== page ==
Bowel cancer, also known as colorectal cancer, is a type of cancer that affects the large intestine and rectum. It is the third most common cancer in the world and is responsible for over 700,000 deaths annually. However, with early detection and proper treatment, the survival rate for bowel cancer is relatively high.
Symptoms and Signs of Bowel Cancer
The early stages of bowel cancer often show no symptoms, which is why regular screenings are important for early detection. However, as the cancer progresses, some common symptoms may appear, including:
- Rectal bleeding or blood in the stool
- A change in bowel habits, such as constipation or diarrhea
- Abdominal pain or cramping
- Unexplained weight loss
- Fatigue or weakness
- Anemia (a condition in which there is a lack of red blood cells)
If you experience any of these symptoms, it is important to seek medical attention right away. These symptoms can also be caused by other conditions, such as hemorrhoids or inflammatory bowel disease, so a proper diagnosis is necessary to determine the cause.
Diagnosis of Bowel Cancer
If your doctor suspects that you may have bowel cancer, they will perform a physical examination and take a detailed medical history. They may also order one or more of the following tests to confirm a diagnosis:
- Colonoscopy: This is a test that uses a thin, flexible tube with a camera on the end to examine the inside of the colon and rectum. It is considered the gold standard for detecting and diagnosing bowel cancer.
- Fecal occult blood test: This test checks for hidden blood in the stool, which can be a sign of bowel cancer.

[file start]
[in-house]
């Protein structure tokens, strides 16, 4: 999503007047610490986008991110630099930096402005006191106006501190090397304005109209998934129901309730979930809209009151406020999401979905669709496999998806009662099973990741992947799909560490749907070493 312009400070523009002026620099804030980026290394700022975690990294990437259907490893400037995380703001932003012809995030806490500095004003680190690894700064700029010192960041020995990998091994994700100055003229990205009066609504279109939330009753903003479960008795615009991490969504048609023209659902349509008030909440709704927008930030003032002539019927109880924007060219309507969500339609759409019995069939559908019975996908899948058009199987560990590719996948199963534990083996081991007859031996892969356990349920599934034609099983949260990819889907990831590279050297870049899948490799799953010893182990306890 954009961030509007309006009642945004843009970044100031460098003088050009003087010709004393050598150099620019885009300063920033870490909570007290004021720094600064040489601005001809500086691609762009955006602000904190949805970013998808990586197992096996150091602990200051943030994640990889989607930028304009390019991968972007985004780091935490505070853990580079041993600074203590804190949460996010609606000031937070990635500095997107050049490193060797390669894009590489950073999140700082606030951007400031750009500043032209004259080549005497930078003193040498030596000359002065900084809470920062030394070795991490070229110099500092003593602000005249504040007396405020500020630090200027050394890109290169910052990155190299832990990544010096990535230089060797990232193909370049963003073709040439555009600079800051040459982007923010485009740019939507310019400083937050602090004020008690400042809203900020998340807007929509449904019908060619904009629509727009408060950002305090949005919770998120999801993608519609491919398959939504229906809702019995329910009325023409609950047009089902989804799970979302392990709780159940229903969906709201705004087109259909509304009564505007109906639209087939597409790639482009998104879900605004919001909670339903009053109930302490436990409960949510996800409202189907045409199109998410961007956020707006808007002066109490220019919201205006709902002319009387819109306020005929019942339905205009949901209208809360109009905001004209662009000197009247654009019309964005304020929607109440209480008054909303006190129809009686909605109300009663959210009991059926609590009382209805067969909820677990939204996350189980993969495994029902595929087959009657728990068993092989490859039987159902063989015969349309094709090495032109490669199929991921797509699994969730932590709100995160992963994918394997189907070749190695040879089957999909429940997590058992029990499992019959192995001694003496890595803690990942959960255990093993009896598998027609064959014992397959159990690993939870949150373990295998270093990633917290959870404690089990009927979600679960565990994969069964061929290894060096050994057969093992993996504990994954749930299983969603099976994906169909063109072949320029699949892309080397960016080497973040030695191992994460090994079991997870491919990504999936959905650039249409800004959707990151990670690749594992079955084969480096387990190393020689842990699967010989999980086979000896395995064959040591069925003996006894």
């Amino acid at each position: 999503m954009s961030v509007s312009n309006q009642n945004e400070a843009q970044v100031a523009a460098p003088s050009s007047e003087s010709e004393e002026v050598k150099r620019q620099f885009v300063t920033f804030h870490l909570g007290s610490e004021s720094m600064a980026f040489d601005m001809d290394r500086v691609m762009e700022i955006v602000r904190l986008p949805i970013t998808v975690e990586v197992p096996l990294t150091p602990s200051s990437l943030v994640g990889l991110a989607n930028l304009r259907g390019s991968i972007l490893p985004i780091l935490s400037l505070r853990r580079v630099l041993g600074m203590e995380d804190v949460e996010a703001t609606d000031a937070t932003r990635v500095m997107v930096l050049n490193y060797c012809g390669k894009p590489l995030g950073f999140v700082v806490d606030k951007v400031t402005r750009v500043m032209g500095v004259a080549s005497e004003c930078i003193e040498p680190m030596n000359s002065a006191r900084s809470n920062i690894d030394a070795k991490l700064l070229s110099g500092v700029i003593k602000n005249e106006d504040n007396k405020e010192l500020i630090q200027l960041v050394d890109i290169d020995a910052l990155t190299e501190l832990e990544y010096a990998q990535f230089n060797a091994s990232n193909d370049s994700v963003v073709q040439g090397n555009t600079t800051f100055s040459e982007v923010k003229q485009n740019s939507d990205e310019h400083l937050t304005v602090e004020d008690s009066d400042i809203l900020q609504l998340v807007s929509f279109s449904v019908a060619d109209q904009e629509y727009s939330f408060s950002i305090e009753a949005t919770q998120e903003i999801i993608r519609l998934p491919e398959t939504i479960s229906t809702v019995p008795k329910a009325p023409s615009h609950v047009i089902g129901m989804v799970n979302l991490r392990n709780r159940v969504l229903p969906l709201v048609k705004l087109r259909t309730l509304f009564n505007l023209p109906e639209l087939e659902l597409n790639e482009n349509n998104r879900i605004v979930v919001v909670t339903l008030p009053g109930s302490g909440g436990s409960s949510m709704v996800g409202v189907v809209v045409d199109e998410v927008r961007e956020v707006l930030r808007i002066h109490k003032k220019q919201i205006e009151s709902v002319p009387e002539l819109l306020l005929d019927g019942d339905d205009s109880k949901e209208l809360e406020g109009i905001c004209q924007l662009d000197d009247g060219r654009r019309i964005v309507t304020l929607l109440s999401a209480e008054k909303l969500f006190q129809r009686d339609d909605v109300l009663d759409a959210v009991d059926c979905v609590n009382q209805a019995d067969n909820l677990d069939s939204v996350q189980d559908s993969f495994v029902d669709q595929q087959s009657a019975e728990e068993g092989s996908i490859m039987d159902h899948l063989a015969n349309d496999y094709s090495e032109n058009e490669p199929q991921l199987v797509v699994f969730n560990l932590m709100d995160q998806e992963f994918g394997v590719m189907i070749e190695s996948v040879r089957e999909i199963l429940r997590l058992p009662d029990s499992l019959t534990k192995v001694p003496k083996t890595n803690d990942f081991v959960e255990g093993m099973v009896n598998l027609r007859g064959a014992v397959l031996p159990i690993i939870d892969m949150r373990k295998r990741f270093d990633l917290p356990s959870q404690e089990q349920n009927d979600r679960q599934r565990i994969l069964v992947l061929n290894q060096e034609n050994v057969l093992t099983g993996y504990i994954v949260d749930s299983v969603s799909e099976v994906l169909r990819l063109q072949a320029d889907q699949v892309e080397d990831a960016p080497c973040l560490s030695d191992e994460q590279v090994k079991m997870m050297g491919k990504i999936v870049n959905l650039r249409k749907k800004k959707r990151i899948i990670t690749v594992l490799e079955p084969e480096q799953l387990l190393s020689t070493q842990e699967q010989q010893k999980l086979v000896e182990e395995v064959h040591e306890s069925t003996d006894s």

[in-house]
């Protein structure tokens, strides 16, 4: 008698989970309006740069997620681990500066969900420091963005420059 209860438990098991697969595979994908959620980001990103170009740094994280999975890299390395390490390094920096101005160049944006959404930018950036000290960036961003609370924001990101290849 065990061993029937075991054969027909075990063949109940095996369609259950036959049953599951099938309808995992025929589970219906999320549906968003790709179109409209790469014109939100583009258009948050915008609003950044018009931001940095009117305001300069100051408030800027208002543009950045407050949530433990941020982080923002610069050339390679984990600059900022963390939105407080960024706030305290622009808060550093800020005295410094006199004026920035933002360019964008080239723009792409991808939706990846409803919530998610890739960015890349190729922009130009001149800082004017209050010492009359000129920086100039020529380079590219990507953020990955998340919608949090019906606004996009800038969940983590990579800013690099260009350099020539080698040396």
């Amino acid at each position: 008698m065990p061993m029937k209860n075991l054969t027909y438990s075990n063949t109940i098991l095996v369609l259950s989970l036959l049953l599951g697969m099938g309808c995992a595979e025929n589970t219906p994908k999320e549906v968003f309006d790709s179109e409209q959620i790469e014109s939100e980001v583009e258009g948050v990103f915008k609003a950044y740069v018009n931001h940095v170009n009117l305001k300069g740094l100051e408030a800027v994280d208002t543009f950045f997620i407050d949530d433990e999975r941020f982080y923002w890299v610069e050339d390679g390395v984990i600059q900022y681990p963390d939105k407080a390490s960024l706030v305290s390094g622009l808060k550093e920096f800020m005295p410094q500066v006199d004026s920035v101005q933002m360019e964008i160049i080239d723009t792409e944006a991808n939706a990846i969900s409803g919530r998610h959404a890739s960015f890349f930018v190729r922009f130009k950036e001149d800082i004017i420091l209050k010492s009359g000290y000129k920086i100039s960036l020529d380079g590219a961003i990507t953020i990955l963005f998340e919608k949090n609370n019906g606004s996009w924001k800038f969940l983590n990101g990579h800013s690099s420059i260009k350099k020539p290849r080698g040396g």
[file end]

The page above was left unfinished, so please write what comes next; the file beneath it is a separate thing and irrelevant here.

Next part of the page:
- Barium enema: This test involves injecting a liquid into the rectum and colon and taking X-rays to look for any abnormalities.
- CT (computed tomography) scan: This test uses X-rays and a computer to create detailed images of the inside of the body.
- Biopsy: A small sample of tissue is taken from the suspicious area and examined under a microscope to confirm the presence of cancer.
Treatment for Bowel Cancer
The treatment plan for bowel cancer will depend on the stage of the cancer, the location of the tumor, and the overall health of the patient. The most common treatments for bowel cancer include:
- Surgery: This is the most common treatment for bowel cancer. The type of surgery will depend on the stage and location of the cancer. For early-stage cancers, a polypectomy (removal of the polyp) or a local excision (removal of the cancerous tissue) may be performed. For more advanced cancers, a colectomy (removal of the colon) or a proctectomy (removal of the rectum) may be necessary.
- Chemotherapy: This treatment uses drugs to kill cancer cells. It may be used before or after surgery to shrink the tumor or to prevent the cancer from returning.
- Radiation therapy: This treatment uses high-energy X-rays to kill cancer cells. It may be used before or after surgery to shrink the tumor or to prevent the cancer from returning.
- Targeted therapy: This treatment uses drugs that target specific mutations in the cancer cells. It may be used in combination with chemotherapy or radiation therapy to improve the effectiveness of the treatment.
In conclusion, bowel cancer is a serious condition that affects a large number of people worldwide. However, with early detection and proper treatment, the survival rate for bowel cancer is relatively high. If you experience any of the symptoms mentioned above, it is important to seek medical attention right away.